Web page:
Category: optimization
This is just a basic note on Cetegen and Stuber's paper (apologies for the paywall) published a few days ago, Optimal Design of Controlled Environment Agricultural Systems Under Market Uncertainty. This post "simplifies" problem (4) from a bilevel optimization problem to a single (convex) optimization problem which can be readily solved. As a side note, I only skimmed the references provided, and some were too complicated for me to understand, especially at first glance.^{1} It is possible this technique is well known in the specific literature referenced, but hidden under mountains of notation and definitions. I also note that this is not the problem they (approximately) solve, but the method presented here might be useful in that case, too.
I've used this trick before in a few other papers, with the main example being a paper coauthored with Kunal Shah and Mac Schwager, found here, specifically in equation (8) and below, starting on page 10.
The basic (very general!) idea is to replace a "min-max" optimization problem with a "min" optimization problem. For example, say we are given the following optimization problem
with variables \(x \in \mathbb{R}^m\) and \(y \in \mathbb{R}^n\) and functions \(f : \mathbb{R}^m \times \mathbb{R}^n \to \mathbb{R}\), \(g:\mathbb{R}^n \to \mathbb{R}\), and \(h: \mathbb{R}^m \to \mathbb{R}\). Now, consider the usual Lagrangian of the "inner problem" (the one with the max over \(y\)), which we know is
If we define
then, for any \(\lambda \ge 0\) and any feasible \(y\) (i.e., \(y\) that satisfies \(g(y) \le 0\)), we have that
(The first inequality follows from the definition of \(\sup\) while the last inequality follows since \(\lambda \ge 0\) and \(g(y) \le 0\) which means that \(\lambda g(y) \le 0\).) So, for any \(x\), we know that, if you give me any \(\lambda \ge 0\), then \(\bar f(x, \lambda)\) is an "overestimator" of \(f(x, y)\) for any feasible \(y\).
But, since this is true for any \(\lambda \ge 0\) and \(x\), then certainly
for any \(x\).^{2}
If we use our new overestimator \(\bar f\) instead of \(f\), our new problem is now a simple optimization problem
that is not in min-max form and requires no other special techniques to solve. The optimal value of this problem need not be the same as that of the original, but is always guaranteed to be at least as large.
Of course, this can help, but it certainly doesn't solve our problem. We just need one more piece to the puzzle!
If you've studied a bit of convex analysis the punchline is this: the inequality we have for \(f\) and \(\bar f\) above holds exactly at equality when \(f\) is concave in \(y\) and \(g\) is convex in \(y\). More specifically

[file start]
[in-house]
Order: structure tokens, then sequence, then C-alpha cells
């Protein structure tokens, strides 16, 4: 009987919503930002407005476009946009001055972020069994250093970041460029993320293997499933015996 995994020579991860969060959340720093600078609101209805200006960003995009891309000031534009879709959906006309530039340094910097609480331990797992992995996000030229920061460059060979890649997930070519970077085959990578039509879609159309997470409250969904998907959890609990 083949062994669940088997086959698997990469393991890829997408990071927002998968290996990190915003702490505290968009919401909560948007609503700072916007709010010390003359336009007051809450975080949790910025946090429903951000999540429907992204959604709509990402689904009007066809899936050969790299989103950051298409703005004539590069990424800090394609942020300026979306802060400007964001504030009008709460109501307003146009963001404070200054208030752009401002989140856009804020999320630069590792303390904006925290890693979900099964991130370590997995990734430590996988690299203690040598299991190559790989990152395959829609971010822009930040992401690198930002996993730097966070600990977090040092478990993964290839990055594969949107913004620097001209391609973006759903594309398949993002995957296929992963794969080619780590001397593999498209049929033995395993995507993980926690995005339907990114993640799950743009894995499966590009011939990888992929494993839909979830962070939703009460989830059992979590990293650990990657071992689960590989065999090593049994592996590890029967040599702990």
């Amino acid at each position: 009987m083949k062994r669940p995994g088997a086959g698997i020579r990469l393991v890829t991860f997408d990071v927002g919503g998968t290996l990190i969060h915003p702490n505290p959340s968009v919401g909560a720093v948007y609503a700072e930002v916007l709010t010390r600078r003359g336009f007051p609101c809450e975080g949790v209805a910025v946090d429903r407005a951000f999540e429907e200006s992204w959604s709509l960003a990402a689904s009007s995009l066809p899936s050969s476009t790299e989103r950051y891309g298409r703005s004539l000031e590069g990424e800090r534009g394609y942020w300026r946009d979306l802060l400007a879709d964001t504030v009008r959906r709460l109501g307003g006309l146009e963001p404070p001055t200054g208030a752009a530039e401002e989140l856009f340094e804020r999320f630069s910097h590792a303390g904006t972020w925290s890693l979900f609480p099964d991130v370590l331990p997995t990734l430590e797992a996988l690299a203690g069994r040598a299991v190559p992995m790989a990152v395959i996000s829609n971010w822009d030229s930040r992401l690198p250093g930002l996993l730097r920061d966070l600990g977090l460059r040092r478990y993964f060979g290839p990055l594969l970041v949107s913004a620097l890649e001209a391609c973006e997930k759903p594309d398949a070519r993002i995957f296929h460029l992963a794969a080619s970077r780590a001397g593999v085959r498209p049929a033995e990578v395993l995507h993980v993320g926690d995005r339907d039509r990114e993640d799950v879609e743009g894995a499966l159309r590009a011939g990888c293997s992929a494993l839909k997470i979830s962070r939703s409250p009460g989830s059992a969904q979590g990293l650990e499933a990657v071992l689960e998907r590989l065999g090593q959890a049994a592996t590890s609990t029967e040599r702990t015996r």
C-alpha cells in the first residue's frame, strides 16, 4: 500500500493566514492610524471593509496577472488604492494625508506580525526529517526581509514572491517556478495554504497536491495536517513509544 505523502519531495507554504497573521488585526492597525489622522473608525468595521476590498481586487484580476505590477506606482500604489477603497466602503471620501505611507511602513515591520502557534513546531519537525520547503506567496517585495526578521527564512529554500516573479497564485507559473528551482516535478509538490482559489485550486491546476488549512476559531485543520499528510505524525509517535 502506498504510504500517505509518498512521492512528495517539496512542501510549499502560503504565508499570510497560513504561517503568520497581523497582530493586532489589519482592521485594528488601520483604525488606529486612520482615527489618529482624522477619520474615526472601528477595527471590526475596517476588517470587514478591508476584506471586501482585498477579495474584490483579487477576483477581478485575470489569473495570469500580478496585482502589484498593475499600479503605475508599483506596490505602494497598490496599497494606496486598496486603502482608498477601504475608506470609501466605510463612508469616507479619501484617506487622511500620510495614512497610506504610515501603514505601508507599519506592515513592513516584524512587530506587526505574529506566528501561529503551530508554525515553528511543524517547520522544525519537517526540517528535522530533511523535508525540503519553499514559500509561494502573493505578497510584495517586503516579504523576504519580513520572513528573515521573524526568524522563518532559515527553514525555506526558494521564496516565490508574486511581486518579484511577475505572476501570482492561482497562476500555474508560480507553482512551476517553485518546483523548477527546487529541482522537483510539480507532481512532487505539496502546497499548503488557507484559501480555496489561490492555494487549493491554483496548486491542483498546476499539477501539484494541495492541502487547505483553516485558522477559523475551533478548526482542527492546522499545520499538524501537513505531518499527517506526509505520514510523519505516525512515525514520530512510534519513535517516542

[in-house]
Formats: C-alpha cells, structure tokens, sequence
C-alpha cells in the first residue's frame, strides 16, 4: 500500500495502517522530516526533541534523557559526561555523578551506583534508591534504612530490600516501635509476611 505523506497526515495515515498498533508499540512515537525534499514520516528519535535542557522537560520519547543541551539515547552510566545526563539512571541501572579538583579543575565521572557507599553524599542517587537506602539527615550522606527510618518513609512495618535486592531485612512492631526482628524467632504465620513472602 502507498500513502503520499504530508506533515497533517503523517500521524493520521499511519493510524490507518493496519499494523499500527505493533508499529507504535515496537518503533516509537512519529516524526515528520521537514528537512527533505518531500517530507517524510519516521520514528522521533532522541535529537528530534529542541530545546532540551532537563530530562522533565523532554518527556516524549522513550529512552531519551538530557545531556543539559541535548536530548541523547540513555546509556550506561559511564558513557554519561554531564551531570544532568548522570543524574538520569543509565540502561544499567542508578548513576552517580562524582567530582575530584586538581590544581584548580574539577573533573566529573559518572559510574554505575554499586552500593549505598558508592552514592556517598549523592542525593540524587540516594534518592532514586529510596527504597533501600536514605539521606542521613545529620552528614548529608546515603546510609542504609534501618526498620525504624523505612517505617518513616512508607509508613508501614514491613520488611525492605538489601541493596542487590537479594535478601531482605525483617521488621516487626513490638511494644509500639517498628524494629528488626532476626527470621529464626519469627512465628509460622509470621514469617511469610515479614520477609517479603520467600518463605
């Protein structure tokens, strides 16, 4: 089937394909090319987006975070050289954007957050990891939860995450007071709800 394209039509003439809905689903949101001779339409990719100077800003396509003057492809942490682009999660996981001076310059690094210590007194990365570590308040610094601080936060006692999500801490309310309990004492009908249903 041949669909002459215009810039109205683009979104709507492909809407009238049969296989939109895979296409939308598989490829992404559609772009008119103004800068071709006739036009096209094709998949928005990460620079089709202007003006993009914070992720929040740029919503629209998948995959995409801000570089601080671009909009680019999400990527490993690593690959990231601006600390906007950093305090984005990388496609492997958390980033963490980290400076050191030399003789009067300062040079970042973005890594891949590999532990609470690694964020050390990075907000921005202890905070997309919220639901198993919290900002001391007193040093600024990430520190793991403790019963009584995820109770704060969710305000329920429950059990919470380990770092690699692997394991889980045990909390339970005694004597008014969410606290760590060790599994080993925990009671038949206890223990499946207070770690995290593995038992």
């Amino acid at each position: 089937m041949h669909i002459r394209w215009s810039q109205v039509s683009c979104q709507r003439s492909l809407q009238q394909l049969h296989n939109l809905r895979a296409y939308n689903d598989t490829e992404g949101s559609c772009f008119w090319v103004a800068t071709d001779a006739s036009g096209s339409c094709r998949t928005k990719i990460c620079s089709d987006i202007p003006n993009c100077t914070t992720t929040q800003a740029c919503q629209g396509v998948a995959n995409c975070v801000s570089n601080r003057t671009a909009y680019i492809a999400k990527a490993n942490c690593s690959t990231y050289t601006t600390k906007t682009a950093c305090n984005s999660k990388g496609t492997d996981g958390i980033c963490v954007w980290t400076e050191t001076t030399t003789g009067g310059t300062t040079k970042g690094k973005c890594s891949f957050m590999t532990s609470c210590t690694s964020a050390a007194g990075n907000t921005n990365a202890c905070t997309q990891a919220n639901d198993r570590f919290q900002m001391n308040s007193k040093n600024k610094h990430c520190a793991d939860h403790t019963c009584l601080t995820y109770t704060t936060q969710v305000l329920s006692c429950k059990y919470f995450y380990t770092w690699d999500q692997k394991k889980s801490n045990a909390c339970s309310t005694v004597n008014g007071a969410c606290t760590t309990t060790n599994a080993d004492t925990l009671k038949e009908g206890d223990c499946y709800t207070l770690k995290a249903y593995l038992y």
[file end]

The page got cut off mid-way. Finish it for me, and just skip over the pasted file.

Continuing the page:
for any \(x\).^{3}
When this is true, the new problem has the same optimal value as the original and any solution \(x\) for the original is a solution to the new problem! (Why?)
I won't cover more since the specifics don't matter too much, but the general idea is simple enough, and we now have all the parts to convert the min-max problem (4) of Cetegen and Stuber to a simple convex optimization problem.
Things are mostly algebra from here on out, so apologies in advance, I guess. I will leave much of the "hard" work to the reader :)
The complete problem (4) is, as written in the paper, using (mostly) their notation:
with variable \(x \in \mathbb{R}^n\), where \(r\) is some vector of returns (but the specifics don't matter) and \(\mathcal{M}\) is:
In other words, \(\mathcal{M}\) is the set of positive semidefinite matrices (\(M \ge 0\)) whose entries lie between those of \(M^-\) and \(M^+\). I've also dropped some constant terms in the objective since those don't change the problem.
In this case, the "inner" optimization problem is the one in the objective, which is just
with variable \(M \in \mathbb{R}^{n\times n}\). We can easily write a (slightly not canonical) Lagrangian:
where \(\Lambda^+, \Lambda^- \in \mathbb{R}^{n\times n}_+\) are elementwise nonnegative. (The Lagrangian is non-canonical because I have not included the constraint \(M \ge 0\), which we will enforce below.) It is not hard to show that
As before, the inequality between matrices is with respect to the semidefinite cone.
Plugging this back into the original problem formulation, we now have a convex optimization problem:
The (extra!) variables \(\Lambda^+, \Lambda^- \in \mathbb{R}^{n\times n}\) are included along with the original variable \(x \in \mathbb{R}^n\), and the same problem data as before. This problem, by use of the Schur complement applied to the semidefinite inequality, is easily recast into standard SDP form and can be solved by most standard convex optimization problem solvers, such as SCS or Mosek.
Quick edit (3/18/22): Thanks to bodonoghue85 for finding a typo!
See, e.g. page 429 of this paper, where they seem to re-prove basic things like "the supremum of a bunch of convex functions is convex," and "partial minimization of a convex function is convex," but I'm honestly not 100% sure. ↩
This is called weak duality, c.f. sections 5.1.3 and 5.2.2 of Convex Optimization. ↩
This is often referred to as strong duality, c.f. section 5.3.2 of Convex Optimization. There are some additional conditions for equality to hold, but these are almost always met in practice. ↩